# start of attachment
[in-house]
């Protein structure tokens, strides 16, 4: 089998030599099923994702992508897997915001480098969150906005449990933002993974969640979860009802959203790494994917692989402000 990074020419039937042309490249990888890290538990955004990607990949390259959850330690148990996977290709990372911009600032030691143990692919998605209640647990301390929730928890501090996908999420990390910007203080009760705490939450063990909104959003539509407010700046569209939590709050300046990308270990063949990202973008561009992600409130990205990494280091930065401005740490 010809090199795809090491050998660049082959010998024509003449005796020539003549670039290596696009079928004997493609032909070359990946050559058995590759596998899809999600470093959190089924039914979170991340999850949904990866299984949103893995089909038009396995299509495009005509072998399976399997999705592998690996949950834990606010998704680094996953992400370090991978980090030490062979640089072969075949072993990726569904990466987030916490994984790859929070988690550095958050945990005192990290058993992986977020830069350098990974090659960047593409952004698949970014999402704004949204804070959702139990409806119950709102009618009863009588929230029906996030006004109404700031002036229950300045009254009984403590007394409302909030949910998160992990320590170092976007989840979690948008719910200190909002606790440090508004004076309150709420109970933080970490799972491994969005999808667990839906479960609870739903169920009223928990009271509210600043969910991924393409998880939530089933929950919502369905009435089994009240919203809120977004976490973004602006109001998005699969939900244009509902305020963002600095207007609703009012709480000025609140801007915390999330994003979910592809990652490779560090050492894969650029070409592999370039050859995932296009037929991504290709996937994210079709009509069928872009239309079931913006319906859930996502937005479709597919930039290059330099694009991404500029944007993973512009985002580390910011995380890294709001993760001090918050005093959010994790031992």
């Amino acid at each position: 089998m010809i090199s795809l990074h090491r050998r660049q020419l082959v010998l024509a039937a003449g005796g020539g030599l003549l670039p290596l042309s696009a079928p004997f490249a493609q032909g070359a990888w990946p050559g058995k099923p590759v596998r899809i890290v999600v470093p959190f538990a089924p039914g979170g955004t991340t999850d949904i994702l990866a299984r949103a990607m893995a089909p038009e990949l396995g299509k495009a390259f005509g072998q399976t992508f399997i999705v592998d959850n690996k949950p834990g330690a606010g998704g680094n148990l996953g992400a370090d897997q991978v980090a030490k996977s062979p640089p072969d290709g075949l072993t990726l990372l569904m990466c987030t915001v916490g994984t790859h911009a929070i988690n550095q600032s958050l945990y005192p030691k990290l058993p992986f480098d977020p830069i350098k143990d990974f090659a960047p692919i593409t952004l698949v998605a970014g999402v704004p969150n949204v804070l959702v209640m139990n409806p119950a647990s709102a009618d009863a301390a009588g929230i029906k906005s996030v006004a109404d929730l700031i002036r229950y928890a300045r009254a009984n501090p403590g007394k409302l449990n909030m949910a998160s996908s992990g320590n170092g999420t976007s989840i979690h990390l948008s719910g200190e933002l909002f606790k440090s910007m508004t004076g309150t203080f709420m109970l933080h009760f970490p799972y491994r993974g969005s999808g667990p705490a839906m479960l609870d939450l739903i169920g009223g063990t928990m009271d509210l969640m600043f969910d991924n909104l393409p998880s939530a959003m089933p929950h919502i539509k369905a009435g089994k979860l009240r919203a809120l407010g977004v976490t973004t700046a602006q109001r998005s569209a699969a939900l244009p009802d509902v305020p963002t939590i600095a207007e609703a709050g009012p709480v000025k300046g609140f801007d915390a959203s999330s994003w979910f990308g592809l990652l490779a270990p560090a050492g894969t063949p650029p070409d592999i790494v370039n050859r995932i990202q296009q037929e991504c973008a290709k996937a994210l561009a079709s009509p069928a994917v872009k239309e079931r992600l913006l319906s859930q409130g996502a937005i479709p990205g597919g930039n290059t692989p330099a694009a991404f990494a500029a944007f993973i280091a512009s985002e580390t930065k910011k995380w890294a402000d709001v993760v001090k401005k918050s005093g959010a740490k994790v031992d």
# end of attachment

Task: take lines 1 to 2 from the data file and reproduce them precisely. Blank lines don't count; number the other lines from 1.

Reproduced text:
[in-house]
């Protein structure tokens, strides 16, 4: 089998030599099923994702992508897997915001480098969150906005449990933002993974969640979860009802959203790494994917692989402000 990074020419039937042309490249990888890290538990955004990607990949390259959850330690148990996977290709990372911009600032030691143990692919998605209640647990301390929730928890501090996908999420990390910007203080009760705490939450063990909104959003539509407010700046569209939590709050300046990308270990063949990202973008561009992600409130990205990494280091930065401005740490 010809090199795809090491050998660049082959010998024509003449005796020539003549670039290596696009079928004997493609032909070359990946050559058995590759596998899809999600470093959190089924039914979170991340999850949904990866299984949103893995089909038009396995299509495009005509072998399976399997999705592998690996949950834990606010998704680094996953992400370090991978980090030490062979640089072969075949072993990726569904990466987030916490994984790859929070988690550095958050945990005192990290058993992986977020830069350098990974090659960047593409952004698949970014999402704004949204804070959702139990409806119950709102009618009863009588929230029906996030006004109404700031002036229950300045009254009984403590007394409302909030949910998160992990320590170092976007989840979690948008719910200190909002606790440090508004004076309150709420109970933080970490799972491994969005999808667990839906479960609870739903169920009223928990009271509210600043969910991924393409998880939530089933929950919502369905009435089994009240919203809120977004976490973004602006109001998005699969939900244009509902305020963002600095207007609703009012709480000025609140801007915390999330994003979910592809990652490779560090050492894969650029070409592999370039050859995932296009037929991504290709996937994210079709009509069928872009239309079931913006319906859930996502937005479709597919930039290059330099694009991404500029944007993973512009985002580390910011995380890294709001993760001090918050005093959010994790031992």